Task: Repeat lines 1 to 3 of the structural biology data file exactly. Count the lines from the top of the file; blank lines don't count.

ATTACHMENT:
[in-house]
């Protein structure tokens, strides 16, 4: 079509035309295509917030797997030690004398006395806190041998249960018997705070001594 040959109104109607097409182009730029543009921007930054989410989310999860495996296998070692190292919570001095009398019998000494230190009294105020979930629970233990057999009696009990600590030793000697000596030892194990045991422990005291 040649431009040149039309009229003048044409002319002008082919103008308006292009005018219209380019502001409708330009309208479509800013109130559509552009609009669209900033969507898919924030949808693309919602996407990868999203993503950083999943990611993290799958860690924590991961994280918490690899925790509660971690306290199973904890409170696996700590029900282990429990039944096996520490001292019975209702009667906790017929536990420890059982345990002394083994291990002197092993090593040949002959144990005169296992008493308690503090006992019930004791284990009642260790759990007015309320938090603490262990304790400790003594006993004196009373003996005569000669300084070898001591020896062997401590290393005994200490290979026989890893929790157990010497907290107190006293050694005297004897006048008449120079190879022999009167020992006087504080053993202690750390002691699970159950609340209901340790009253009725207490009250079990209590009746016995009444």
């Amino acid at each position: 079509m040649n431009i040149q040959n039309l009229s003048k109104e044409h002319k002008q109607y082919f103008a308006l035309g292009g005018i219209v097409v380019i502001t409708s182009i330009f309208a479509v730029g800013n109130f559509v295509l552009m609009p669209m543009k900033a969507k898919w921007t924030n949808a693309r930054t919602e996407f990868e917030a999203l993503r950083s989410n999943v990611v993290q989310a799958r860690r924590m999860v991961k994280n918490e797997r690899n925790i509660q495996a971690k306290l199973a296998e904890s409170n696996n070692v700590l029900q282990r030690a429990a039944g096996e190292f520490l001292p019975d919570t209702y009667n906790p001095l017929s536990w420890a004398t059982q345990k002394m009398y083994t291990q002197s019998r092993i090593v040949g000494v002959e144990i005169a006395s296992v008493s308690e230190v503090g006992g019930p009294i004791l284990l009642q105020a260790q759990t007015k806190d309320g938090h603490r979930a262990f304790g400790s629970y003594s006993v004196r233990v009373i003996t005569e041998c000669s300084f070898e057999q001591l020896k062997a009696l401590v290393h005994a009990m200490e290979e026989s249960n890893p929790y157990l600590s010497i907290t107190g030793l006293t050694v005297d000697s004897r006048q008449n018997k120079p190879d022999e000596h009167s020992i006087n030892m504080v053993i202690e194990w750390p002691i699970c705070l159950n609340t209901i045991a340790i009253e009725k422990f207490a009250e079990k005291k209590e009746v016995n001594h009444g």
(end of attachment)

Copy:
[in-house]
């Protein structure tokens, strides 16, 4: 079509035309295509917030797997030690004398006395806190041998249960018997705070001594 040959109104109607097409182009730029543009921007930054989410989310999860495996296998070692190292919570001095009398019998000494230190009294105020979930629970233990057999009696009990600590030793000697000596030892194990045991422990005291 040649431009040149039309009229003048044409002319002008082919103008308006292009005018219209380019502001409708330009309208479509800013109130559509552009609009669209900033969507898919924030949808693309919602996407990868999203993503950083999943990611993290799958860690924590991961994280918490690899925790509660971690306290199973904890409170696996700590029900282990429990039944096996520490001292019975209702009667906790017929536990420890059982345990002394083994291990002197092993090593040949002959144990005169296992008493308690503090006992019930004791284990009642260790759990007015309320938090603490262990304790400790003594006993004196009373003996005569000669300084070898001591020896062997401590290393005994200490290979026989890893929790157990010497907290107190006293050694005297004897006048008449120079190879022999009167020992006087504080053993202690750390002691699970159950609340209901340790009253009725207490009250079990209590009746016995009444």
């Amino acid at each position: 079509m040649n431009i040149q040959n039309l009229s003048k109104e044409h002319k002008q109607y082919f103008a308006l035309g292009g005018i219209v097409v380019i502001t409708s182009i330009f309208a479509v730029g800013n109130f559509v295509l552009m609009p669209m543009k900033a969507k898919w921007t924030n949808a693309r930054t919602e996407f990868e917030a999203l993503r950083s989410n999943v990611v993290q989310a799958r860690r924590m999860v991961k994280n918490e797997r690899n925790i509660q495996a971690k306290l199973a296998e904890s409170n696996n070692v700590l029900q282990r030690a429990a039944g096996e190292f520490l001292p019975d919570t209702y009667n906790p001095l017929s536990w420890a004398t059982q345990k002394m009398y083994t291990q002197s019998r092993i090593v040949g000494v002959e144990i005169a006395s296992v008493s308690e230190v503090g006992g019930p009294i004791l284990l009642q105020a260790q759990t007015k806190d309320g938090h603490r979930a262990f304790g400790s629970y003594s006993v004196r233990v009373i003996t005569e041998c000669s300084f070898e057999q001591l020896k062997a009696l401590v290393h005994a009990m200490e290979e026989s249960n890893p929790y157990l600590s010497i907290t107190g030793l006293t050694v005297d000697s004897r006048q008449n018997k120079p190879d022999e000596h009167s020992i006087n030892m504080v053993i202690e194990w750390p002691i699970c705070l159950n609340t209901i045991a340790i009253e009725k422990f207490a009250e079990k005291k209590e009746v016995n001594h009444g």